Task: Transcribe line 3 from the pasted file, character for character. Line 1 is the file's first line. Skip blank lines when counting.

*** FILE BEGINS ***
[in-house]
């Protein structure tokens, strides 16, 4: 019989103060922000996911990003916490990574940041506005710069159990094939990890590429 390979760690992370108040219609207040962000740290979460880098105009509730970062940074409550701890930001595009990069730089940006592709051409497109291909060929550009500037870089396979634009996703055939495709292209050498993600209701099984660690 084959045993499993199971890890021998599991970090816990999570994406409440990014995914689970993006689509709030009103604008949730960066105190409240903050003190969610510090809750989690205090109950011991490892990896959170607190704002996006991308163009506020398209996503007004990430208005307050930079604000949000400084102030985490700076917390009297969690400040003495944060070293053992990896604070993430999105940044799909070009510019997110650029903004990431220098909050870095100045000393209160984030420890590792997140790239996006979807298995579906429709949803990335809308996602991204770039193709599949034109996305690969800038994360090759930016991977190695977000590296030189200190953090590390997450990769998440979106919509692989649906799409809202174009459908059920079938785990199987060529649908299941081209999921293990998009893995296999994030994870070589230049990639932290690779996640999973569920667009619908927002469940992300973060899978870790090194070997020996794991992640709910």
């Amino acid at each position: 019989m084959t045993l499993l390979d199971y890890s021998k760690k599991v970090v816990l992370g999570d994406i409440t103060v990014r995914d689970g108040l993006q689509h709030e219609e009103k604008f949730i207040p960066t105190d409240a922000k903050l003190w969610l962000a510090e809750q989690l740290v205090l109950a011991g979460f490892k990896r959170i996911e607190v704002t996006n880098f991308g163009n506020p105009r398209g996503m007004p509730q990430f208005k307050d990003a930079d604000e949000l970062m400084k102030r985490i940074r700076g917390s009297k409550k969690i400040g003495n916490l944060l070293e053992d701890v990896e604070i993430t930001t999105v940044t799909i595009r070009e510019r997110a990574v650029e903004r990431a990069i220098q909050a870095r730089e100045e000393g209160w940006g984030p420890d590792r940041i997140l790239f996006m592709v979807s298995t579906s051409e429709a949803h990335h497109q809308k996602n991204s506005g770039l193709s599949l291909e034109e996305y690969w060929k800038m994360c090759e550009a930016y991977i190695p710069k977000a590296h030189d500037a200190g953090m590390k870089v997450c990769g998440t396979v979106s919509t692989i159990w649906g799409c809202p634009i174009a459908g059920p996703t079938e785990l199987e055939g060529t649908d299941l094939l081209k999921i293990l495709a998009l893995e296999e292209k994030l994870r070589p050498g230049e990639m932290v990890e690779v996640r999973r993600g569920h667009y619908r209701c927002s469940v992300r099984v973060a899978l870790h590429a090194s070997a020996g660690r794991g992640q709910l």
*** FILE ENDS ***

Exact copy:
């Amino acid at each position: 019989m084959t045993l499993l390979d199971y890890s021998k760690k599991v970090v816990l992370g999570d994406i409440t103060v990014r995914d689970g108040l993006q689509h709030e219609e009103k604008f949730i207040p960066t105190d409240a922000k903050l003190w969610l962000a510090e809750q989690l740290v205090l109950a011991g979460f490892k990896r959170i996911e607190v704002t996006n880098f991308g163009n506020p105009r398209g996503m007004p509730q990430f208005k307050d990003a930079d604000e949000l970062m400084k102030r985490i940074r700076g917390s009297k409550k969690i400040g003495n916490l944060l070293e053992d701890v990896e604070i993430t930001t999105v940044t799909i595009r070009e510019r997110a990574v650029e903004r990431a990069i220098q909050a870095r730089e100045e000393g209160w940006g984030p420890d590792r940041i997140l790239f996006m592709v979807s298995t579906s051409e429709a949803h990335h497109q809308k996602n991204s506005g770039l193709s599949l291909e034109e996305y690969w060929k800038m994360c090759e550009a930016y991977i190695p710069k977000a590296h030189d500037a200190g953090m590390k870089v997450c990769g998440t396979v979106s919509t692989i159990w649906g799409c809202p634009i174009a459908g059920p996703t079938e785990l199987e055939g060529t649908d299941l094939l081209k999921i293990l495709a998009l893995e296999e292209k994030l994870r070589p050498g230049e990639m932290v990890e690779v996640r999973r993600g569920h667009y619908r209701c927002s469940v992300r099984v973060a899978l870790h590429a090194s070997a020996g660690r794991g992640q709910l």